Hillary would go all in on this, as she was heartily for the war in Iraq the last time around.

#5 | Posted by HeuristicGratis at 2014-08-08 09:30 AM | Reply | Flag:

Why now? Why not months ago when they were slaughtering entire villages, executing Christians, obliterating churches, shrines and mosques, and imposing Sharia Law everywhere to planted their flag? Did we just decide to abandon the Iraqis but defend the Kurds?

#4 | Posted by MUSTANG at 2014-08-08

I was expecting something like this. There was going to be fallout regardless of what happened: intervention early, intervention on time, no intervention at all.

If Obama can prevent a genocide after dropping a few 500 pound bombs, then he's done something good. It's pretty much as simple as that.

#6 | Posted by Zed at 2014-08-08 09:36 AM | Reply | Flag:

#6 But a) will he actually prevent it and b) why not use that same justification everywhere? Have we dropped 500 pounders on Boko Haram? In Sudan? In Syria? No. There's no political hay to be made there. I'm just saying there is no consistency in our foreign policy.

#7 | Posted by MUSTANG at 2014-08-08 10:01 AM | Reply | Flag: | Newsworthy 1

First of all, has Iraq even asked for our assistance? We did recognize their sovereignty and respected their wishes to leave.

#8 | Posted by Daniel at 2014-08-08 10:09 AM | Reply | Flag:

The US doesn't care about massacres or thirsty-starving masses. never have never will. America doesn't act unless a trade route or pipeline is threatened. anything else is just a headline and a photo-op.

#9 | Posted by DeadSpin at 2014-08-08 01:50 PM | Reply | Flag: | Newsworthy 3

The American empire invades a sovereign nation, murders thousands, and calls it "Preventing s Slaughter".

I call it "Hope and Change".

#10 | Posted by Shawn at 2014-08-08 02:49 PM | Reply | Flag:

the US has slaughtered more civilians than terrorism ever will.

#11 | Posted by DeadSpin at 2014-08-08 02:52 PM | Reply | Flag:

I'm not sure if this military action is good or bad, right or wrong. I AM sure that it wouldn't be necessary if it hadn't been for disaster dubya.

But the last thing anyone should do is listen to the NYT, who helped dubya trick the country into supporting the disaster in the first place.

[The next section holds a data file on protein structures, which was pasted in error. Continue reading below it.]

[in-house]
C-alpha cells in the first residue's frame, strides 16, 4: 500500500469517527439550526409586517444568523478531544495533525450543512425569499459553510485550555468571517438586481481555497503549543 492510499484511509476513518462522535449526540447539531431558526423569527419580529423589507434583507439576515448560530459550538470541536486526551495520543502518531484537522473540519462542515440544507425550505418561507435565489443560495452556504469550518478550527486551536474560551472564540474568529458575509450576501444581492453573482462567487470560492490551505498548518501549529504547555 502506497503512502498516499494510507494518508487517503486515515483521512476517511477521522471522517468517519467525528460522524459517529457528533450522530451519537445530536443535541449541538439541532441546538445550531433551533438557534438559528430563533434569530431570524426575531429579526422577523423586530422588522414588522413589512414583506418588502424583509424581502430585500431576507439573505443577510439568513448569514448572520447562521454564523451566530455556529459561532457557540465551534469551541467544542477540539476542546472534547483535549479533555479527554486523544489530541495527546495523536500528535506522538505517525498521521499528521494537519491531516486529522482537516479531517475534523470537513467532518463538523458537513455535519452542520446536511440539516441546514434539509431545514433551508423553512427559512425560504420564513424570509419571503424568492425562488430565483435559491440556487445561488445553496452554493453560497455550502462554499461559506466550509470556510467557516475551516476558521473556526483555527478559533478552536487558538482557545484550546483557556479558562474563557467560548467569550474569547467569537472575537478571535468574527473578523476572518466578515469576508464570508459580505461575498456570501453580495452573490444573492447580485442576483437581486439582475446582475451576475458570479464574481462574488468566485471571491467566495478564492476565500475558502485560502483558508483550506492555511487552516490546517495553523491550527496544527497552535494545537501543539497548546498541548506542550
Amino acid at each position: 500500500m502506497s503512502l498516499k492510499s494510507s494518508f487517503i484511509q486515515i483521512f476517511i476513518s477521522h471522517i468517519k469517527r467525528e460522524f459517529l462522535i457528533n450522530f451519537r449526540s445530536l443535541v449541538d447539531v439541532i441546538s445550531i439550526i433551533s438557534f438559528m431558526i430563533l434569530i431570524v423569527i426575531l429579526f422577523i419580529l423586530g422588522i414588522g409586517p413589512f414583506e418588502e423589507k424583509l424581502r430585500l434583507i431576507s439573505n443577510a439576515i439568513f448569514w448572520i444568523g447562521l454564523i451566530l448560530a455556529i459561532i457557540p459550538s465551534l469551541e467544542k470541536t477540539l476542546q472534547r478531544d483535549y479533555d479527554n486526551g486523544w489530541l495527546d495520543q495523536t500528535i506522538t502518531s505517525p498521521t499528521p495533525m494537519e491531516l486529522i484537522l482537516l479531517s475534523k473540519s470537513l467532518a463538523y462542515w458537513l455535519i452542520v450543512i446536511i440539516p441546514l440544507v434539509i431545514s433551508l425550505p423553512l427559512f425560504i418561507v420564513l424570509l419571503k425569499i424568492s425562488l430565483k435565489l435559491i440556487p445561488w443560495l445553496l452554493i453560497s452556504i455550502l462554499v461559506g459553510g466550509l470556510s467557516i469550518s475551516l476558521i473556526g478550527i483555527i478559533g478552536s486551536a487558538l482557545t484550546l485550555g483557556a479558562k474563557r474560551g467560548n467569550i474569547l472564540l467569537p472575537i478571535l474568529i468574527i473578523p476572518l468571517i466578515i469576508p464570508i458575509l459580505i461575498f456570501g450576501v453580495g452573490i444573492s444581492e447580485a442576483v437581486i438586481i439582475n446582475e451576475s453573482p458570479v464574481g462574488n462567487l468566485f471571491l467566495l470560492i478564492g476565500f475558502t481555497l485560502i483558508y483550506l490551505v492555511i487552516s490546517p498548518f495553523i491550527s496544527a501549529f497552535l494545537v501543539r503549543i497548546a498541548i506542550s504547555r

#12 | Posted by SpeakSoftly at 2014-08-08 03:00 PM | Reply | Flag:

The other thing that is clear is that if obama helps these stranded people, the reps will attack him for it, and if he didn't help them, the repubs would attack him for it.

#13 | Posted by SpeakSoftly at 2014-08-08 03:01 PM | Reply | Flag:

"But the last thing anyone should do is listen to the NYT, who helped dubya trick the country into supporting the disaster in the first place."

True. They were the liberal cheerleaders, along with Hillary, for that war.

#14 | Posted by nullifidian at 2014-08-08 03:07 PM | Reply | Flag:

If it was ever our policy to destabilize an entire region, Libya, Syria, Iraq and Afghanistan are perfect examples of the good job we are doing. All minus the latter were former secular governments, albeit ruled by dictators, but at least the population didnt have to worry about car bombs, middle of the night beheadings, and mass executions. Both parties take blame for this current crisis, as well as the population that got duped by hysteria into supporting these boondoggles.

#15 | Posted by aescal at 2014-08-08 05:01 PM | Reply | Flag:

There's no political hay to be made there. I'm just saying there is no consistency in our foreign policy.

#7 | Posted by MUSTANG

In the past 25 years has there been consistency in our foreign policy? Africa typically doesn't rank - especially sub-Saharan - and never has.

#16 | Posted by GalaxiePete at 2014-08-08 05:17 PM | Reply | Flag:

Going in, killing those that need killing, and LEAVING, I could support.

But that is pretty much impossible in todays world of mission creep, so I can't support anything except airstrikes.

#17 | Posted by USAF242 at 2014-08-08 09:46 PM | Reply | Flag:

This is the result of bad policy. Telegraphing that we were leaving at a date certain. They only had to wait.

#18 | Posted by Donald at 2014-08-08 10:09 PM | Reply | Flag:

This is the result of bad policy. Telegraphing that we were leaving at a date certain. They only had to wait.

#18 | POSTED BY DONALD

Rumsfeld?

#19 | Posted by DeadSpin at 2014-08-08 10:21 PM | Reply | Flag: | Funny: 1

Arming and supporting the Peshmerga (Kurds) is something we're also doing. The Kurds are the toughest fighters in Iraq.

20,000 ISIS is a relatively small force, but they spread terror by leaving beheaded heads on stakes in towns they topple, killing everyone who doesn't leave when they say, etc etc. Every country in the ME fears them and what they represent. It wouldn't be surprising to see Saudi Arabia and many other ME countries join in the effort to eliminate this brutal but small force. Time will tell ...

#20 | Posted by AMERICANUNITY at 2014-08-08 10:58 PM | Reply | Flag:

BTW, thanks the Peshmerga and our air support, thousands of Christian and Yazidis have been able to leave the mountains to safety.

#21 | Posted by AMERICANUNITY at 2014-08-08 11:00 PM | Reply | Flag:

Send Bush, Cheney, Rice, Rummy, Wolfowitz and Addington. Make them fix the mess they made, then send them the bill.

#22 | Posted by nutcase at 2014-08-08 11:23 PM | Reply | Flag:

BTW, thanks the Peshmerga and our air support, thousands of Christian and Yazidis have been able to leave the mountains to safety.

POSTED BY AMERICANUNITY

Where? Texas border?

#23 | Posted by Greatamerican at 2014-08-09 12:02 AM | Reply | Flag:

#20 AU,it wouldn't surprise me if the Saudis were supporting them.

#24 | Posted by bruceaz at 2014-08-09 12:13 AM | Reply | Flag: